*The above triple play story came from the SABR Triple Play database.
(Auction Link)

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Blog Kiosk: 8/21/2013 - Dodgers Links - Gammons on Urias and a Puig Overload

Yasiel Puig was late to the dance, but boy he has cleared the floor!” -Rick Monday. gif above via Dodgers on tumblr.  Check out a bunch of pics from yesterday from Jon SooHoo here.
“I have never seen a 17-year old like him,” says one scout. “He is unbelievable. Kind of a Wandy Rodriguez build, but a strong core. Throws 94-96 with legitimate athleticism, has a breaking ball and a curveball. One thing I look for is anxiety. This kid has none. He knows exactly who and what he is.
  • David Pinto at Baseball Musings writes about the perceived issues with Puig.  I side with the idea that we should just let Puig play while continuing to work on any deficiencies.  Yasiel is a net positive for the Dodger (by far), and I see no reason to potentially fill him up with excess information.  I'm still in the mode of thinking that we should cut him some slack.
  • Via Tony Jackson at Dodger Scribe, "The lowdown from Mattingly on his meeting with Puig".
“He left late enough to make it too close,” Mattingly said. “Trust me, he isn’t the first guy who has been here after the last bus. And it has happened (with other guys) more than two or three times.”
  • I don't feel like writing anything about Plaschke's recent article about Puig's benching.  It's idiotic dribble.  Instead, check out Jon Weisman at Dodger Thoughts response.  It's excellent.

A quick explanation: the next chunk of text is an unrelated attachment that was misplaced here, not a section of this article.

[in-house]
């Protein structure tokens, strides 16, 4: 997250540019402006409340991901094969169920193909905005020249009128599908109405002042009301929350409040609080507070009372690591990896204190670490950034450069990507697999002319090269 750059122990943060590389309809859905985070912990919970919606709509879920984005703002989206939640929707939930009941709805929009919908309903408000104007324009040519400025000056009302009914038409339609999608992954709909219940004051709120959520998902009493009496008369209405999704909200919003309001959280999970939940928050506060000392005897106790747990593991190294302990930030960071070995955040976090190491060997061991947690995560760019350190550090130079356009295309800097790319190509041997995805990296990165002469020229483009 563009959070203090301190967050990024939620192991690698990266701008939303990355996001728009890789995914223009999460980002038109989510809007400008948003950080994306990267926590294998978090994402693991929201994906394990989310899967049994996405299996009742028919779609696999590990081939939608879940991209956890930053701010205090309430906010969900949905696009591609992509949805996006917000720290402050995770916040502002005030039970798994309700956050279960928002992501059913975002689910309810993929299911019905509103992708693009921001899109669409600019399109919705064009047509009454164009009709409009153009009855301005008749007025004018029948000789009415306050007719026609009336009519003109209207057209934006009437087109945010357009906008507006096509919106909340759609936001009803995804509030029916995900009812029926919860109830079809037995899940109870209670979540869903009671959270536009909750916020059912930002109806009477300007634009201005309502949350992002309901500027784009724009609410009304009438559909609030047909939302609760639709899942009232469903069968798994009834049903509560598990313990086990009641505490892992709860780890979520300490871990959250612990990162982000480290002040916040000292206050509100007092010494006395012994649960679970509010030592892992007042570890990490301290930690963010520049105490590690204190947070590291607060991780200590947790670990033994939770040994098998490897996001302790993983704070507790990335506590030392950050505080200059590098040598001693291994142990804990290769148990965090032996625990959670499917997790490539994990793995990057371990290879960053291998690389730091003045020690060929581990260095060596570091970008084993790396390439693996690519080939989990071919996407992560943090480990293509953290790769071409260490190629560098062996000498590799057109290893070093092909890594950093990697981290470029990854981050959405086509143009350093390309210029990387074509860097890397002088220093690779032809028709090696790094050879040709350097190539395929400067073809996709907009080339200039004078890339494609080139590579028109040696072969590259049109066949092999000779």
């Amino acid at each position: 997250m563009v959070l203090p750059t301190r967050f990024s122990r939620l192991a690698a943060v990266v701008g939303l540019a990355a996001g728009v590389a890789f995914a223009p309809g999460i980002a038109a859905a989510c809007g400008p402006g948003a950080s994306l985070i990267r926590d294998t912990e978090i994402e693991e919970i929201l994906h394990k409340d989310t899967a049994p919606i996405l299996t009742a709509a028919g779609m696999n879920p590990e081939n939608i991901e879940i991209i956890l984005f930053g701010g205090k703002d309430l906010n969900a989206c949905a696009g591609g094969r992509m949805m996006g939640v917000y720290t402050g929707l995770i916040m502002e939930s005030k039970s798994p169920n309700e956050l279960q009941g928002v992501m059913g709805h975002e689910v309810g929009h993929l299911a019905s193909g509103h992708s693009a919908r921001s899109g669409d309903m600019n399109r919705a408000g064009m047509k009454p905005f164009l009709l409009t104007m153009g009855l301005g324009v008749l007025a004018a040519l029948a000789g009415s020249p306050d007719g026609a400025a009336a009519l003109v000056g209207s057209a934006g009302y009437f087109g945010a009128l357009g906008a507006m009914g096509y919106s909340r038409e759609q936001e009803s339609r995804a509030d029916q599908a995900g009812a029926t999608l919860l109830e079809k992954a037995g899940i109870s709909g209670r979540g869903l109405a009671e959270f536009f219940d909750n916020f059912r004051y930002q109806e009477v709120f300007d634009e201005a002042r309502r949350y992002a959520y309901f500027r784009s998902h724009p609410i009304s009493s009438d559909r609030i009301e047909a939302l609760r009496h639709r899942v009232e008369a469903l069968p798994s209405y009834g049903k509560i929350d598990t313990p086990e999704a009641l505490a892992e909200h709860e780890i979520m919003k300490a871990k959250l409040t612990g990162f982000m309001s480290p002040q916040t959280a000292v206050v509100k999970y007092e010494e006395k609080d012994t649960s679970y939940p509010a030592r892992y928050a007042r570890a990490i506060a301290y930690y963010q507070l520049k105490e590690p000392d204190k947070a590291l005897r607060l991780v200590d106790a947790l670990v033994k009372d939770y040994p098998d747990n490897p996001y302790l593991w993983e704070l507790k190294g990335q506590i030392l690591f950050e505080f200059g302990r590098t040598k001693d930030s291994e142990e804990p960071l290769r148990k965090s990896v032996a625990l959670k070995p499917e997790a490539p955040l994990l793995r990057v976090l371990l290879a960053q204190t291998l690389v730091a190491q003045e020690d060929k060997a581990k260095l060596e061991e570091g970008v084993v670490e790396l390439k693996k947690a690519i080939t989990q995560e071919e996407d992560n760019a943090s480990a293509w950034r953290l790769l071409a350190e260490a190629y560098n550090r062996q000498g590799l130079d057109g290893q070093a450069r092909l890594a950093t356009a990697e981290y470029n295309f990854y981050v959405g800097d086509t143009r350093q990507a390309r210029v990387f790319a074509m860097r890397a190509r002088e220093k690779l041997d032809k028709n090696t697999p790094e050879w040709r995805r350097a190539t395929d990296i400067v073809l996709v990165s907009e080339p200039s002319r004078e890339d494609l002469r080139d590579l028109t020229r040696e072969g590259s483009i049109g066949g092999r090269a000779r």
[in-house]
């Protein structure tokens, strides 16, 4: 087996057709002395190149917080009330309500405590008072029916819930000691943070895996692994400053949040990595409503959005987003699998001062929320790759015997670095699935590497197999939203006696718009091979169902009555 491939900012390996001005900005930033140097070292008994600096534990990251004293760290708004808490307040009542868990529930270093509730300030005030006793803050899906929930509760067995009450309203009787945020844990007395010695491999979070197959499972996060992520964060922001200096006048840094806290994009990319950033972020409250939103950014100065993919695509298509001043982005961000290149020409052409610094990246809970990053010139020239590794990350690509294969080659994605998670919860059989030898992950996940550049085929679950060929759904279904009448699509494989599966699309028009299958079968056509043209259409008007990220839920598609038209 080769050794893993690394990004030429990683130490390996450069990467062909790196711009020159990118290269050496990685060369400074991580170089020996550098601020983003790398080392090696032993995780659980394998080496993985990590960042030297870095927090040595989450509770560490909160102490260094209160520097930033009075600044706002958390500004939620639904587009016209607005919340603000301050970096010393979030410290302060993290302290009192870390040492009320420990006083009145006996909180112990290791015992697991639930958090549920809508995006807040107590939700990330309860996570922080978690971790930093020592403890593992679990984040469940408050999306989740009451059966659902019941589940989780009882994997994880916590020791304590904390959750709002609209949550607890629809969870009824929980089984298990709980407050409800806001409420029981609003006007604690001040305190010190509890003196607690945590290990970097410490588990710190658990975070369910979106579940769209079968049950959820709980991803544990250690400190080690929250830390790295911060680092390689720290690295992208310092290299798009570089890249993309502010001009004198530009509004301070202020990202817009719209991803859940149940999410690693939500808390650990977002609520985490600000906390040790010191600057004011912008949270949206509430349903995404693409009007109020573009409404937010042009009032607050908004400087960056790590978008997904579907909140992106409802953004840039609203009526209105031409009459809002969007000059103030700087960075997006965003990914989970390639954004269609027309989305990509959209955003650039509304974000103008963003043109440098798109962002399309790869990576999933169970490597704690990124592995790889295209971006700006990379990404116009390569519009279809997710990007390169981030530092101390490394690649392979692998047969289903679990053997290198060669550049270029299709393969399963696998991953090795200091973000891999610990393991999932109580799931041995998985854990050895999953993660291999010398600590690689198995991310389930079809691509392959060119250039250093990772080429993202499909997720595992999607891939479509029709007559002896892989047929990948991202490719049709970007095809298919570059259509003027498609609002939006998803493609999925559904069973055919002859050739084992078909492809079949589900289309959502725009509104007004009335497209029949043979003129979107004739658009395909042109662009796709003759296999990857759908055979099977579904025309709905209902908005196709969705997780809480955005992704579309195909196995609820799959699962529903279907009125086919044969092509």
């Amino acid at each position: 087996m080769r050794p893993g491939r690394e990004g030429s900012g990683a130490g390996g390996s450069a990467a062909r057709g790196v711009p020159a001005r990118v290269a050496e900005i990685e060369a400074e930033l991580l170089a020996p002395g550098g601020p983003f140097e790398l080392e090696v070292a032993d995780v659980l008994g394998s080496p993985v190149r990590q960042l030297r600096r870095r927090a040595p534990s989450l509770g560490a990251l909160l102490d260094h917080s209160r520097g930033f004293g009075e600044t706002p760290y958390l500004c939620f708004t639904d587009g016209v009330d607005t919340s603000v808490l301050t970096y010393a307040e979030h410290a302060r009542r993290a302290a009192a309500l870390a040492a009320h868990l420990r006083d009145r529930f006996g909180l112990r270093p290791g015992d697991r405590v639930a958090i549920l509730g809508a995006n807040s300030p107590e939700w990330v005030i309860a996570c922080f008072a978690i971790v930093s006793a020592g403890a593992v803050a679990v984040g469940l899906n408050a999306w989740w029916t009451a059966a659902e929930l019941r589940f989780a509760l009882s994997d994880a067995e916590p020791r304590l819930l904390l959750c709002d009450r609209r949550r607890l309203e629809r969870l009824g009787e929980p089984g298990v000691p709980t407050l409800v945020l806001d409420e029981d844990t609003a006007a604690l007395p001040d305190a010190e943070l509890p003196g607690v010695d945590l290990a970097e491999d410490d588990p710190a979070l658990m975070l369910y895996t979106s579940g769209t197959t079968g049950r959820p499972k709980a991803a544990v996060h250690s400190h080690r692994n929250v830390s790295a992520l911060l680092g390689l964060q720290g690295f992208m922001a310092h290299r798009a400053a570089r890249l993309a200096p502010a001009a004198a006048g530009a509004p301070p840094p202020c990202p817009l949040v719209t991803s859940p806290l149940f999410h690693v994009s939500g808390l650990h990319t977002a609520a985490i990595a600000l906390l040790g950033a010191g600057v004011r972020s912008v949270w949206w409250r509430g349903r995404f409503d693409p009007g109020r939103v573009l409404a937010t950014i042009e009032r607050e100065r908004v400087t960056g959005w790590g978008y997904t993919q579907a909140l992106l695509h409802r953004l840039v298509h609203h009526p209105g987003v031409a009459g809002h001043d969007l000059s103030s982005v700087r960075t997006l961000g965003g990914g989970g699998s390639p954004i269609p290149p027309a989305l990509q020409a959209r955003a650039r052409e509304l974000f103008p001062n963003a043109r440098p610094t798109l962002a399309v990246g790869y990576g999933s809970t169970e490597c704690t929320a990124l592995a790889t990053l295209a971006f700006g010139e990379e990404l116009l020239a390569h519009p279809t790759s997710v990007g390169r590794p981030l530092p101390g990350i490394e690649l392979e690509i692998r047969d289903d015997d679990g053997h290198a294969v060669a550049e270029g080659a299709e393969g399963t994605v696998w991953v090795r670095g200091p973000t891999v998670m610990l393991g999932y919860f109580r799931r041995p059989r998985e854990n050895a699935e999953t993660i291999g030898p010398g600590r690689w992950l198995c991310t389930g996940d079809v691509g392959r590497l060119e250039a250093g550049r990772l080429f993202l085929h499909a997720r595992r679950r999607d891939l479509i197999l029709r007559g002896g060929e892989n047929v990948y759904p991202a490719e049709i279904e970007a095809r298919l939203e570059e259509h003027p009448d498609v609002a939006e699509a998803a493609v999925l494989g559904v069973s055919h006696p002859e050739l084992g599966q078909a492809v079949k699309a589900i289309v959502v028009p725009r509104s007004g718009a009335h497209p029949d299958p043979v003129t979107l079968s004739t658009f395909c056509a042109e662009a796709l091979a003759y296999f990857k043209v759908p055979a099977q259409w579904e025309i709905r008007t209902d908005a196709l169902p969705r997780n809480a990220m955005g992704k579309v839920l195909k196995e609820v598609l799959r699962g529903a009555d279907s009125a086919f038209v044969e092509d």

But when you argue in print that a 22-year-old ballplayer, after 2 1/2 months in the major leagues, is so lacking in character that you “desperately” need a mechanism to keep him in line – weeks from now, over and over again, because the initial punishment or his natural development has so little chance of working  – you’ve revealed to the world your bias against him.
They have become the big show. They have done it with pitching, long and short; they have done it with pricey names and discount ones; they have done it with the rookie Yasiel Puig, an electric cocktail of raw talent who may only be a fraction of the player he will become. They have finally and thankfully wrestled headlines away from all that recent drug drama and the inane argy-bargy in New York, where the Yankees and representatives of Alex Rodriguez continue to sock each other over the head with pillowcases full of gym socks. Thanks to the Dodgers, baseball is back to being about actual baseball. Not lawyers. It's a forgiving relief.
  • GCRL shares his mighty bounty of Allen & Ginter Dodger cards from Crackin' Wax's Charity Box Break.
  • ND at Baseball Musings wrties, "My Cuban Florida baseball experience - Part One - Paul Casanova's baseball academy".
  • Via Liz Klimas at the Blaze, "The Awesome Story About a Group of Men Who Have Been Playing a Single Game of Tag for 23 Years".